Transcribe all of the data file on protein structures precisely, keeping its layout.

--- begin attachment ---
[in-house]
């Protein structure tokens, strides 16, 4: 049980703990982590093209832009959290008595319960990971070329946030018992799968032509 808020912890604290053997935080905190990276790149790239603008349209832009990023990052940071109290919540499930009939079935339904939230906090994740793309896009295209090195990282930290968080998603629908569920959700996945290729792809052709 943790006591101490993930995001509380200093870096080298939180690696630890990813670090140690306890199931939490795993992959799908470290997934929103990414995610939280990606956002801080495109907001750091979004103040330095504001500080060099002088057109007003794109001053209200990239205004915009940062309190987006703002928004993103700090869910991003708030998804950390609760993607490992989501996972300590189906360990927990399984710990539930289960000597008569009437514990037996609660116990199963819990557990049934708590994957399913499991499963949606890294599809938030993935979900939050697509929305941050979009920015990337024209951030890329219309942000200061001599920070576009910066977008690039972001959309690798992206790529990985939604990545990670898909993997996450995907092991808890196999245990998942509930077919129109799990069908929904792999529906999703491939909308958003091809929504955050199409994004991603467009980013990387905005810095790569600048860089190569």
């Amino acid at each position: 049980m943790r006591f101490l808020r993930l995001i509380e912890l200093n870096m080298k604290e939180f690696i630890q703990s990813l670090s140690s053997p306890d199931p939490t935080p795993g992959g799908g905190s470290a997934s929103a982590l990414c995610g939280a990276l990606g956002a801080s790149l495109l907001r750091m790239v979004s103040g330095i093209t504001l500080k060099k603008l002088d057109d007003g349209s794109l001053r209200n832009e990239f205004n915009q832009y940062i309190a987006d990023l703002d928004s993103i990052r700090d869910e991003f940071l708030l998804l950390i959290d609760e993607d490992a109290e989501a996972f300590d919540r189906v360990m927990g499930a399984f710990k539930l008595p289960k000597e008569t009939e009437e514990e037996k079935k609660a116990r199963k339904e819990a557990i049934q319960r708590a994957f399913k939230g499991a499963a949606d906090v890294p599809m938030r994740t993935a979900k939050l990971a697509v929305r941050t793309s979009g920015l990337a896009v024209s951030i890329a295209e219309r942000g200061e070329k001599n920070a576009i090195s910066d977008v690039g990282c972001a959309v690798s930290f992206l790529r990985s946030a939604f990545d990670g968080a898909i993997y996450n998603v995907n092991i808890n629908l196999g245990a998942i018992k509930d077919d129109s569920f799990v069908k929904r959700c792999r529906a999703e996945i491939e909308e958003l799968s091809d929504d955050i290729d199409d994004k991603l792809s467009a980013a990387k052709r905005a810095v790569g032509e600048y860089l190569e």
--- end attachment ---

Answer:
[in-house]
């Protein structure tokens, strides 16, 4: 049980703990982590093209832009959290008595319960990971070329946030018992799968032509 808020912890604290053997935080905190990276790149790239603008349209832009990023990052940071109290919540499930009939079935339904939230906090994740793309896009295209090195990282930290968080998603629908569920959700996945290729792809052709 943790006591101490993930995001509380200093870096080298939180690696630890990813670090140690306890199931939490795993992959799908470290997934929103990414995610939280990606956002801080495109907001750091979004103040330095504001500080060099002088057109007003794109001053209200990239205004915009940062309190987006703002928004993103700090869910991003708030998804950390609760993607490992989501996972300590189906360990927990399984710990539930289960000597008569009437514990037996609660116990199963819990557990049934708590994957399913499991499963949606890294599809938030993935979900939050697509929305941050979009920015990337024209951030890329219309942000200061001599920070576009910066977008690039972001959309690798992206790529990985939604990545990670898909993997996450995907092991808890196999245990998942509930077919129109799990069908929904792999529906999703491939909308958003091809929504955050199409994004991603467009980013990387905005810095790569600048860089190569």
């Amino acid at each position: 049980m943790r006591f101490l808020r993930l995001i509380e912890l200093n870096m080298k604290e939180f690696i630890q703990s990813l670090s140690s053997p306890d199931p939490t935080p795993g992959g799908g905190s470290a997934s929103a982590l990414c995610g939280a990276l990606g956002a801080s790149l495109l907001r750091m790239v979004s103040g330095i093209t504001l500080k060099k603008l002088d057109d007003g349209s794109l001053r209200n832009e990239f205004n915009q832009y940062i309190a987006d990023l703002d928004s993103i990052r700090d869910e991003f940071l708030l998804l950390i959290d609760e993607d490992a109290e989501a996972f300590d919540r189906v360990m927990g499930a399984f710990k539930l008595p289960k000597e008569t009939e009437e514990e037996k079935k609660a116990r199963k339904e819990a557990i049934q319960r708590a994957f399913k939230g499991a499963a949606d906090v890294p599809m938030r994740t993935a979900k939050l990971a697509v929305r941050t793309s979009g920015l990337a896009v024209s951030i890329a295209e219309r942000g200061e070329k001599n920070a576009i090195s910066d977008v690039g990282c972001a959309v690798s930290f992206l790529r990985s946030a939604f990545d990670g968080a898909i993997y996450n998603v995907n092991i808890n629908l196999g245990a998942i018992k509930d077919d129109s569920f799990v069908k929904r959700c792999r529906a999703e996945i491939e909308e958003l799968s091809d929504d955050i290729d199409d994004k991603l792809s467009a980013a990387k052709r905005a810095v790569g032509e600048y860089l190569e």